harbinger of failure (Jon not Jon), Monday, 21 August 2017 20:52 (three months ago) Permalink

There's a concert in NYC next month with a new work by Anna Thorvaldsdottir plus a Pauline oliveros piece; I'm totally going

I went to this! Were you there jon? I thought the Thorvaldsdottir piece was nice; the rest was emperor's new clothes.

btw, I've fixed up the playlist.

ILM's Rolling Classical Thread 2017 Spotify Playlist

Chocolate-covered gummy bears? Not ruling those lil' guys out. (ulysses), Tuesday, 22 August 2017 20:21 (three months ago) Permalink

No I couldn't go and I'm still bitter about it. Let's just say I found myself with not enough money in my bank account to buy a ticket and leave it at that :(

I'm sure the Thorvaldsdottir piece will get recorded soon.

Finally got that new John Luther Adams Canticles album. Staggeringly good, cannot wait to listen again.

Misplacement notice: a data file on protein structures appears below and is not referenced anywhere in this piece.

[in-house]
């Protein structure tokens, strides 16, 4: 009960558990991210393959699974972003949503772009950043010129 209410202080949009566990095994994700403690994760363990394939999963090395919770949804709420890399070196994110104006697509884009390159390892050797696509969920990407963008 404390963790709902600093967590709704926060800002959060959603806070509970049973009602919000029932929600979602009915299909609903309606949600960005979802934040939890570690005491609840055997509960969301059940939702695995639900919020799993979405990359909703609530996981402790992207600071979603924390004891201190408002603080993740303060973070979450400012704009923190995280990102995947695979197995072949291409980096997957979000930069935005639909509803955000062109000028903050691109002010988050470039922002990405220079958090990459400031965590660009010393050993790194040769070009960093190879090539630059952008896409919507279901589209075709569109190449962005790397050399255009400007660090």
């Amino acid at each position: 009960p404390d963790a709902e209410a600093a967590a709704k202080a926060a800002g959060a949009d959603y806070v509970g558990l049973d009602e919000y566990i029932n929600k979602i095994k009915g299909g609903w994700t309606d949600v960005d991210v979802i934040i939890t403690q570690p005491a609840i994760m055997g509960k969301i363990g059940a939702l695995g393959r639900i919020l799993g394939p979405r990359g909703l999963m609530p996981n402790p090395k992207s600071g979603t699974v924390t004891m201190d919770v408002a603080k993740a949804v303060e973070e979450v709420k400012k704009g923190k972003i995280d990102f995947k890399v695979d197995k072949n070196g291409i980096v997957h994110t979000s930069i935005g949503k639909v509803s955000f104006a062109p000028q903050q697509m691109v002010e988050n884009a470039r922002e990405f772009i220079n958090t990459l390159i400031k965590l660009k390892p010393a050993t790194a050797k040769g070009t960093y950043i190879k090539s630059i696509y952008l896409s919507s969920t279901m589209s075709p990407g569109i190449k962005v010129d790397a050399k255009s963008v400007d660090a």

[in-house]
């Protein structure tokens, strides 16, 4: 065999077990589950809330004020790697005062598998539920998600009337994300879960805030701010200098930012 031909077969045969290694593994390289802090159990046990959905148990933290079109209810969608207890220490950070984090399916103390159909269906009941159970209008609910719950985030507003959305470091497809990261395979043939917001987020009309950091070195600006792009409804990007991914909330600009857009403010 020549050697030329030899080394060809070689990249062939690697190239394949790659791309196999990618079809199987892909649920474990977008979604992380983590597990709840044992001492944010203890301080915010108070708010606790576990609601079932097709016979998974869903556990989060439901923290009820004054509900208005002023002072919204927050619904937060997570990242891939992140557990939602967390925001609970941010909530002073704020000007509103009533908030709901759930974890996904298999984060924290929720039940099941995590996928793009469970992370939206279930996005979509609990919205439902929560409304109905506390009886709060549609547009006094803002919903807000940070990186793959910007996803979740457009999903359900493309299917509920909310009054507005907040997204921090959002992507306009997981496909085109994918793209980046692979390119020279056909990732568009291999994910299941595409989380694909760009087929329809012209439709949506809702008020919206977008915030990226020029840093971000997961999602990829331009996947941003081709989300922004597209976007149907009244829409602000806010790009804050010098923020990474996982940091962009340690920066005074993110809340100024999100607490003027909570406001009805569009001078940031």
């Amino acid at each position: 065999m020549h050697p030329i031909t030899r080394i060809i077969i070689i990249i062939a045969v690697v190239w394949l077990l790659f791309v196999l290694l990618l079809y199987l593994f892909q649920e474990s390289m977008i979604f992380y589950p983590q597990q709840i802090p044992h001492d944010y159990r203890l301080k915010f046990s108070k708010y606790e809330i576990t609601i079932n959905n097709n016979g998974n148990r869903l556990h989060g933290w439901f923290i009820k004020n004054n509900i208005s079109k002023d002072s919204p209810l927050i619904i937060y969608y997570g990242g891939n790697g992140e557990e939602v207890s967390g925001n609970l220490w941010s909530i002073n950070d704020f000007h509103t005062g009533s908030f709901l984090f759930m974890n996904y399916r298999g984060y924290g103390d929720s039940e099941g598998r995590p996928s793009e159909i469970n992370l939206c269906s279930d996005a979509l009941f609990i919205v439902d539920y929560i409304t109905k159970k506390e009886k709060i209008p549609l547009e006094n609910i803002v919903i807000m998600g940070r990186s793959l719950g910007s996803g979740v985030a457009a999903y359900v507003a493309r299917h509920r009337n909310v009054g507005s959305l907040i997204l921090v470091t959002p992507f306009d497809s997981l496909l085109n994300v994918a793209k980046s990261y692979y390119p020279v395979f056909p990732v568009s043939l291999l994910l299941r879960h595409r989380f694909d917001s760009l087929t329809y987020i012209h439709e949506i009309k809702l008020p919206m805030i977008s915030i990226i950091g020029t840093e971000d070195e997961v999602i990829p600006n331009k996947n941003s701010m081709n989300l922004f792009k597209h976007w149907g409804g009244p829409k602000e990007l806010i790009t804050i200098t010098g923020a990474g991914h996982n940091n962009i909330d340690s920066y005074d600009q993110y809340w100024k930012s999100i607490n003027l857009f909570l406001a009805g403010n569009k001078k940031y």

Wanted to quickly tell fans of late Scriabin to check out Jolivet's Danses Rituelles for solo piano.

harbinger of failure (Jon not Jon), Monday, 28 August 2017 11:41 (two months ago) Permalink

Enjoying this classical guitar sonata, apparently written in 1989. Second and third movements are especially lovely. Might actually appeal to some of the post-Fahey crowd?: . Something about the last movement made me think a bit of 70s Rush in a weird way.

No purposes. Sounds. (Sund4r), Saturday, 2 September 2017 18:43 (two months ago) Permalink

I mean, partly I just really enjoy Carlos's sound and playing. Piece is contemporary return-to-tonality stuff but it's pretty.

No purposes. Sounds. (Sund4r), Saturday, 2 September 2017 18:51 (two months ago) Permalink

I'm gonna loudly ring the tuomas frederick b and djp alarm here for Andre Caplet's Le Miroir de Jesus, a new acquisition for me. Almost an hour of ravishing spellbinding choir-with-instrumental-ensemble ritualizing.

harbinger of failure (Jon not Jon), Tuesday, 5 September 2017 23:11 (two months ago) Permalink

one month passes...